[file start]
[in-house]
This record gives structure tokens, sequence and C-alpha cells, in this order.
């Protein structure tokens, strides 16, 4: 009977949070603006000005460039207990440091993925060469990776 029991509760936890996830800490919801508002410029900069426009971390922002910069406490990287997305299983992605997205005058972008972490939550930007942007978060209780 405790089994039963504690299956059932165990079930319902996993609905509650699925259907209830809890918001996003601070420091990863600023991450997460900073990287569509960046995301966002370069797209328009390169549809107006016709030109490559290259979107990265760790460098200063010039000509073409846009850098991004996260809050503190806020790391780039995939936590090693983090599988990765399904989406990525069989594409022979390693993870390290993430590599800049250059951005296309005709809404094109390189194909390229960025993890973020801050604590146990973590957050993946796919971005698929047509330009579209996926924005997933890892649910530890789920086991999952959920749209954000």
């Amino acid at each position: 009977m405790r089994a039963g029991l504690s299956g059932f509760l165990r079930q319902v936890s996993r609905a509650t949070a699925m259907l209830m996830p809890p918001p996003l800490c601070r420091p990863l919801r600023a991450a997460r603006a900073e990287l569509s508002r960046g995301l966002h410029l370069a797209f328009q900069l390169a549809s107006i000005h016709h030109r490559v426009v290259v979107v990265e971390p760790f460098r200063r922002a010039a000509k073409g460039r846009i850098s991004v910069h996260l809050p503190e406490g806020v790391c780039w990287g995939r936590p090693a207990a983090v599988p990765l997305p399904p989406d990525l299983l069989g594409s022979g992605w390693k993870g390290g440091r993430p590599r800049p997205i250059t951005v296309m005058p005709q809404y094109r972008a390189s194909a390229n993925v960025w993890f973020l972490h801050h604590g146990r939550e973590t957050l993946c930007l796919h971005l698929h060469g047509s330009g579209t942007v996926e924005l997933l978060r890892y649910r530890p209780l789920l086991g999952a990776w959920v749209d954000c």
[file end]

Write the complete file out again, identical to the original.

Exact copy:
[in-house]
This record gives structure tokens, sequence and C-alpha cells, in this order.
């Protein structure tokens, strides 16, 4: 009977949070603006000005460039207990440091993925060469990776 029991509760936890996830800490919801508002410029900069426009971390922002910069406490990287997305299983992605997205005058972008972490939550930007942007978060209780 405790089994039963504690299956059932165990079930319902996993609905509650699925259907209830809890918001996003601070420091990863600023991450997460900073990287569509960046995301966002370069797209328009390169549809107006016709030109490559290259979107990265760790460098200063010039000509073409846009850098991004996260809050503190806020790391780039995939936590090693983090599988990765399904989406990525069989594409022979390693993870390290993430590599800049250059951005296309005709809404094109390189194909390229960025993890973020801050604590146990973590957050993946796919971005698929047509330009579209996926924005997933890892649910530890789920086991999952959920749209954000």
């Amino acid at each position: 009977m405790r089994a039963g029991l504690s299956g059932f509760l165990r079930q319902v936890s996993r609905a509650t949070a699925m259907l209830m996830p809890p918001p996003l800490c601070r420091p990863l919801r600023a991450a997460r603006a900073e990287l569509s508002r960046g995301l966002h410029l370069a797209f328009q900069l390169a549809s107006i000005h016709h030109r490559v426009v290259v979107v990265e971390p760790f460098r200063r922002a010039a000509k073409g460039r846009i850098s991004v910069h996260l809050p503190e406490g806020v790391c780039w990287g995939r936590p090693a207990a983090v599988p990765l997305p399904p989406d990525l299983l069989g594409s022979g992605w390693k993870g390290g440091r993430p590599r800049p997205i250059t951005v296309m005058p005709q809404y094109r972008a390189s194909a390229n993925v960025w993890f973020l972490h801050h604590g146990r939550e973590t957050l993946c930007l796919h971005l698929h060469g047509s330009g579209t942007v996926e924005l997933l978060r890892y649910r530890p209780l789920l086991g999952a990776w959920v749209d954000c």